The Case for Biometrics and Facial Recognition in School Districts

Written by Debbie Karcher

For many reasons school districts have been reluctant to adopt biometric and facial recognition to identify students, staff, parent and community members. The reasons are based on student privacy, civil liberties and long-term consequences of a breach. In this discussion biometrics and facial recognition are used for the sole purpose of identification authentication. Without moving forward with this technology school systems will become even more disadvantaged in terms of operational, efficiency and safety. This article discusses three main reason why school districts should adopt and use these technologies.

  1. Most people are already using biometrics or facial recognition to gain access to their devices
  2. District resources are spent on maintaining and supporting complex identification, authentication systems, and managing password systems
  3. Districts cannot move forward with systems that would make them more efficient

The first reason should be obvious. It would be interesting to know how many people who oppose using biometrics and facial recognition in schools use or  have children who use their finger or facial recognition on their phones and personal devices; or have signed waivers to use online sites and applications that allow the companies to use data that they obtain. The other question is how many of us are in the line of site of cameras and surveillance systems at our jobs, in stores, or while attending entertainment centers and sporting events. The point is that facial capture and probably recognition is taking place. But parents, and they should, hold schools to a higher standard. But this higher standard, without compromise, prevents districts from moving forward and having an advantage that other organizations already experience. The compromise is  using technology that provides additional protection (such as linking only to student id or complex encryption algorithms) that would make this possible.

Most identification and password management systems were developed between 2002 through 2010. For all practical purposes these are legacy systems that have been retrofitted to grow as the user base grew from only administrative employees, to teachers, to students, and community members. These additions added complexity to the already complex authentication and password systems that interface to active directories so that the appropriate people had personalized access to appropriate systems. As the number of users increased the support needed to manage these systems has also increased.

Password management continues to be the number one help desk ticket in many districts, especially with the addition of students. This has a lot to do with the school year cycle. There are enough breaks and time off that people forget their passwords after periods of non-use. The amount of time spent by support personnel and instructional time taken to get teachers and students access to systems is significant. This is even with a Password Management System. My experience with students (who seem to remember complex passwords to their gaming systems but cannot remember their school password) is sometimes a way to delay testing and school work. But whatever the reason, how simple and fast, it would be if students and teachers could use either finger or facial recognition to secure their password.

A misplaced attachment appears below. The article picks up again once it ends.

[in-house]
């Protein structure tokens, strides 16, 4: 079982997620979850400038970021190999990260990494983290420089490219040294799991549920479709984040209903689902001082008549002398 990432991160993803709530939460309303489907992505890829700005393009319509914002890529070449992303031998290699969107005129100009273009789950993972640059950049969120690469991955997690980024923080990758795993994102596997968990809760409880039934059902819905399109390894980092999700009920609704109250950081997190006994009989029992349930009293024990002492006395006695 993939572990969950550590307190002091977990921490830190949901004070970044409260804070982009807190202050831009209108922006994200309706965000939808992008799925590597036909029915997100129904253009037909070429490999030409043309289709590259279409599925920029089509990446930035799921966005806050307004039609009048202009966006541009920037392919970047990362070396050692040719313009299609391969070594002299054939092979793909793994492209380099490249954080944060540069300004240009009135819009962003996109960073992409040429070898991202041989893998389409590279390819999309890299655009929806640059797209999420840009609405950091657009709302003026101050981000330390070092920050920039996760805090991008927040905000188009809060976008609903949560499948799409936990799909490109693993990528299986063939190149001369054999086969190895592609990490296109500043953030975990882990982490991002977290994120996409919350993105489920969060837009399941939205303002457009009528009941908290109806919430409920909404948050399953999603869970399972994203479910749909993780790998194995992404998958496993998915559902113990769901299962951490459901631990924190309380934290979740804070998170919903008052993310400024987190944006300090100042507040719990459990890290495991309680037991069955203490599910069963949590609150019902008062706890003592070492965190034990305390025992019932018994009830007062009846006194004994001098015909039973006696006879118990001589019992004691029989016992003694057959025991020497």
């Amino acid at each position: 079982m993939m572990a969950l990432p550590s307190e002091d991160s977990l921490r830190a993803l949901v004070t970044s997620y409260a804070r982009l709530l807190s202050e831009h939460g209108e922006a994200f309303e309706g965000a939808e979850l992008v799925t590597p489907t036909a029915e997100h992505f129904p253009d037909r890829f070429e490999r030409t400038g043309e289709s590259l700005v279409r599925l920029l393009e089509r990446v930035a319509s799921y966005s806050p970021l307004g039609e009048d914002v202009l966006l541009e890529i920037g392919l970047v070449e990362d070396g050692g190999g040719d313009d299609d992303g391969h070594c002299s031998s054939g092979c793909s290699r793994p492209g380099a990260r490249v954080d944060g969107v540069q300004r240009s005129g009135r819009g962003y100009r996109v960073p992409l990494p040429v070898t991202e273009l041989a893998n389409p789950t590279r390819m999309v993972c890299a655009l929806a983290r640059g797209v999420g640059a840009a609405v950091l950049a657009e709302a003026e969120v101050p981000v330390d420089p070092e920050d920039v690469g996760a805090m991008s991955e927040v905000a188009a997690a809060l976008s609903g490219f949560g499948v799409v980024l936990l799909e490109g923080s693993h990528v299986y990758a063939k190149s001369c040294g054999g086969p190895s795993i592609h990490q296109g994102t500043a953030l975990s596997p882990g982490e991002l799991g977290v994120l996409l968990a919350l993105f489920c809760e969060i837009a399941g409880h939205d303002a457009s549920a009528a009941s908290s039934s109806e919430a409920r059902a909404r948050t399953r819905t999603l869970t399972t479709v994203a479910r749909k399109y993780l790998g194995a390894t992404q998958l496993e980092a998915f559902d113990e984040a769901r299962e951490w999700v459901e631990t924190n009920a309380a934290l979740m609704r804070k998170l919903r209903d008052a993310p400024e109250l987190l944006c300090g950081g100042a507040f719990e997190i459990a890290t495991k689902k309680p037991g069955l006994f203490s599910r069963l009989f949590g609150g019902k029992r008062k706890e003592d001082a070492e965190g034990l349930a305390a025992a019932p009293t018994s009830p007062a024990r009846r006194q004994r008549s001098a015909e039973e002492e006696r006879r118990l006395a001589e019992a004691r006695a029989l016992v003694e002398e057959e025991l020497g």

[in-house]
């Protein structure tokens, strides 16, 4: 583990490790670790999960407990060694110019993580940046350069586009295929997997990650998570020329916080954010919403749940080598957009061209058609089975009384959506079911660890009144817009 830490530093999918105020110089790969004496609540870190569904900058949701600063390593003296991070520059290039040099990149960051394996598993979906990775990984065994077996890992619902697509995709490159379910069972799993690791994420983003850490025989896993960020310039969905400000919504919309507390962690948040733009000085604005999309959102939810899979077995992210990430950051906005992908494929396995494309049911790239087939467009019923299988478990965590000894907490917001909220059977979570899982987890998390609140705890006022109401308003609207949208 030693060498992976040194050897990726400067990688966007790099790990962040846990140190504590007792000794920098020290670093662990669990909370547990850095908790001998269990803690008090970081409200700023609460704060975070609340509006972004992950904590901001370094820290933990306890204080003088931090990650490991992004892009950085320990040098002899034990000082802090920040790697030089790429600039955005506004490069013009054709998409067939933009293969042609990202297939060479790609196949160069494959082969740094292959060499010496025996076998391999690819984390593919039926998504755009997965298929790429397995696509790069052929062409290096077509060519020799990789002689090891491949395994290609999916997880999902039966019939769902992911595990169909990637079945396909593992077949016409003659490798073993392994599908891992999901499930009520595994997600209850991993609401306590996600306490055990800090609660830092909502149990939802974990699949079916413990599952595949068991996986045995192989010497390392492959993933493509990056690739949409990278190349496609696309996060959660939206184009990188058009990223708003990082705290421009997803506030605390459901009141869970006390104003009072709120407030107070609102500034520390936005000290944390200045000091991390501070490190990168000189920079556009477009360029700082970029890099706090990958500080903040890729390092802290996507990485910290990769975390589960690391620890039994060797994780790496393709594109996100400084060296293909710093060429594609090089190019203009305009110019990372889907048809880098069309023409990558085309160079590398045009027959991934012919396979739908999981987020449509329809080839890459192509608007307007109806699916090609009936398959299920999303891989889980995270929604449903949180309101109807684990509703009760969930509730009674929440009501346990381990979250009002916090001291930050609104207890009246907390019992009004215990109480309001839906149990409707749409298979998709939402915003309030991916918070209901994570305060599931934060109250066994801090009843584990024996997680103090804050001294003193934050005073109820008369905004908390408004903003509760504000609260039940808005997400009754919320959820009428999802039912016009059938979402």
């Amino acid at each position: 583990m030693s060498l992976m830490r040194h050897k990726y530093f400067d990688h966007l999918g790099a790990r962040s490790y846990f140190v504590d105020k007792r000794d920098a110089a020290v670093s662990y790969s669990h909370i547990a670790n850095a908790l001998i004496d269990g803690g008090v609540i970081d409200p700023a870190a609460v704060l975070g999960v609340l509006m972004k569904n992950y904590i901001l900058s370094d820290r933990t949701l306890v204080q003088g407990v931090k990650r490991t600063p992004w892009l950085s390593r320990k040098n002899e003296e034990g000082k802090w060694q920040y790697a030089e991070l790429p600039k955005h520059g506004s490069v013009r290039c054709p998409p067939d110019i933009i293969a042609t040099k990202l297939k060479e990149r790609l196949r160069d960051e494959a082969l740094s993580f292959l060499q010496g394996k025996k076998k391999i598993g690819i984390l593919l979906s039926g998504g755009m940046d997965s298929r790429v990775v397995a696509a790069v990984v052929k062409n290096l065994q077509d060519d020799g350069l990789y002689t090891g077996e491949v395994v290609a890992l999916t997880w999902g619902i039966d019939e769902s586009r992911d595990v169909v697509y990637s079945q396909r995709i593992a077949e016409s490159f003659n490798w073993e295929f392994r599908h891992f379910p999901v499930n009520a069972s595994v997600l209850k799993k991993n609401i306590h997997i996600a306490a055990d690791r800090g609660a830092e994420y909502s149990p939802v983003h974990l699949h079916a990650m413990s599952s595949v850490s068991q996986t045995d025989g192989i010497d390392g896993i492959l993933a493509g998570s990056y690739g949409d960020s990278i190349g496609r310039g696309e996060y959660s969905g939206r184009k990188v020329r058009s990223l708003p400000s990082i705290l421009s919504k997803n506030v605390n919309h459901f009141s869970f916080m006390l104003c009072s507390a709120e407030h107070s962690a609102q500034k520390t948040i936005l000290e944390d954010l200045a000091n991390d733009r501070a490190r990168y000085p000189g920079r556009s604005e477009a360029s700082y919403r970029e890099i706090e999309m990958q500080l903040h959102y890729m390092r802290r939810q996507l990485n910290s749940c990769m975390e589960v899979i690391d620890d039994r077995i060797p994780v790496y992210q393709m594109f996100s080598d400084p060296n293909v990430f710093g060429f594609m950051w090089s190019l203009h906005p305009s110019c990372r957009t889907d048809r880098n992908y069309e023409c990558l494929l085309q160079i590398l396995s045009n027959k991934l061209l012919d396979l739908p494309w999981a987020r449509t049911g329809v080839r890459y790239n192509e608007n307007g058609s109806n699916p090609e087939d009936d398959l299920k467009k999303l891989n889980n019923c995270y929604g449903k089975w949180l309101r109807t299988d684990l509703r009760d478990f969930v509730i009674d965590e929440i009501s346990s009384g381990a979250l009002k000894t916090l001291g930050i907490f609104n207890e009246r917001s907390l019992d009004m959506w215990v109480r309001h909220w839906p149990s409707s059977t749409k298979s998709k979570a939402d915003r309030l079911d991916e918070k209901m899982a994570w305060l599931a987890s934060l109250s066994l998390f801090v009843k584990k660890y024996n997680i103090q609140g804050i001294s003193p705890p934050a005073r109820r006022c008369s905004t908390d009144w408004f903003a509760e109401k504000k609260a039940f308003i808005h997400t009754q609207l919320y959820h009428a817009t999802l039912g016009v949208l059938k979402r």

One of the first things we wanted parents to do when we developed the parent portal was to have the ability to complete forms online that were normally sent home at the beginning and throughout the year. It did not take long until our very astute students were able to break into their parents’ accounts and start changing critical information. This was back in 2004. Because of the district’s duty of care and need to know  that the parent logging on was the true custodial parent we had to remove the ability to change forms and change our process for parents to get an account; requiring a physical visit to their children’s schools.

Not much has changed since that time because,  biometric technology up until the past few years, was very expensive and districts did not have the software or hardware to use facial or biometric recognition technology. This left only dual authentication using email and text messages for code verification or a notification that the accounts was changed or accessed.  But we still do not know if it is the parent, child or some unauthorized person that is using the account and devices. Therefore, the only way to move forward is to begin developing systems that will allow for alternate methods of identification. The consequences and lost opportunities when  districts do not adopt this technology will result in the following:

  1. Continue to have processes that require paper forms and manual input by school employees, parents, and students
  2. Inability to reduce operating costs because processes cannot be automated
  3. Continue to use valuable instruction time to manage passwords and system access
  4. Inability to add safety standards that are only available with biometric technology

It is time for  school districts and their technology partners to develop strategies that will allow the use of biometrics  without compromising our students’ safety and privacy. Future \ articles will examine the many opportunities available when schools and systems can take advantage of all new technology such as the online completion of forms, automated student attendance, transportation and payments systems.